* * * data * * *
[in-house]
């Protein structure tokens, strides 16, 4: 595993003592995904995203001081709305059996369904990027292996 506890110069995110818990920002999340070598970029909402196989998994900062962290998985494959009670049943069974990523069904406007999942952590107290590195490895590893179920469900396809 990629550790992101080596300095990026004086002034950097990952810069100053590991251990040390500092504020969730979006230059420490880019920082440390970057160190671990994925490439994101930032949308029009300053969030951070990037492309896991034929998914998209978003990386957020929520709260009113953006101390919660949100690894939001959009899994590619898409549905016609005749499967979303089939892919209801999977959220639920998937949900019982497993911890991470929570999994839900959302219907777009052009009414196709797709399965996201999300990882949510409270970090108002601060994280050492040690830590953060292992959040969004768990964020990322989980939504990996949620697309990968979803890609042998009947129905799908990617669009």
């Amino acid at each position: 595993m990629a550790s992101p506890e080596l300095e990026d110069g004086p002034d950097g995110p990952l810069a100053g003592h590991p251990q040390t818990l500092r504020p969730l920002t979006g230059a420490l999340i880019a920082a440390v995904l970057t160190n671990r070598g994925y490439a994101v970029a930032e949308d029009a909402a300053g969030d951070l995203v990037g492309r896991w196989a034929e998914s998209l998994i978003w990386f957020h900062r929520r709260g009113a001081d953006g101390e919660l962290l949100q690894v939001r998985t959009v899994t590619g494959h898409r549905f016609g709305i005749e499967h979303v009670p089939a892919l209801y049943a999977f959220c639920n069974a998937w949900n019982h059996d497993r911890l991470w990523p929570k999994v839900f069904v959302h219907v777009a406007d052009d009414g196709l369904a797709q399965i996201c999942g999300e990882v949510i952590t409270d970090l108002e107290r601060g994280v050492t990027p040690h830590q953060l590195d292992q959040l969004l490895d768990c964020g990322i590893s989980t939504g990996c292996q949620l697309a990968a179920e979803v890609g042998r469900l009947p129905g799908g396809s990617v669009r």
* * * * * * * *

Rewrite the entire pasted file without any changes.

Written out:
[in-house]
């Protein structure tokens, strides 16, 4: 595993003592995904995203001081709305059996369904990027292996 506890110069995110818990920002999340070598970029909402196989998994900062962290998985494959009670049943069974990523069904406007999942952590107290590195490895590893179920469900396809 990629550790992101080596300095990026004086002034950097990952810069100053590991251990040390500092504020969730979006230059420490880019920082440390970057160190671990994925490439994101930032949308029009300053969030951070990037492309896991034929998914998209978003990386957020929520709260009113953006101390919660949100690894939001959009899994590619898409549905016609005749499967979303089939892919209801999977959220639920998937949900019982497993911890991470929570999994839900959302219907777009052009009414196709797709399965996201999300990882949510409270970090108002601060994280050492040690830590953060292992959040969004768990964020990322989980939504990996949620697309990968979803890609042998009947129905799908990617669009």
């Amino acid at each position: 595993m990629a550790s992101p506890e080596l300095e990026d110069g004086p002034d950097g995110p990952l810069a100053g003592h590991p251990q040390t818990l500092r504020p969730l920002t979006g230059a420490l999340i880019a920082a440390v995904l970057t160190n671990r070598g994925y490439a994101v970029a930032e949308d029009a909402a300053g969030d951070l995203v990037g492309r896991w196989a034929e998914s998209l998994i978003w990386f957020h900062r929520r709260g009113a001081d953006g101390e919660l962290l949100q690894v939001r998985t959009v899994t590619g494959h898409r549905f016609g709305i005749e499967h979303v009670p089939a892919l209801y049943a999977f959220c639920n069974a998937w949900n019982h059996d497993r911890l991470w990523p929570k999994v839900f069904v959302h219907v777009a406007d052009d009414g196709l369904a797709q399965i996201c999942g999300e990882v949510i952590t409270d970090l108002e107290r601060g994280v050492t990027p040690h830590q953060l590195d292992q959040l969004l490895d768990c964020g990322i590893s989980t939504g990996c292996q949620l697309a990968a179920e979803v890609g042998r469900l009947p129905g799908g396809s990617v669009r």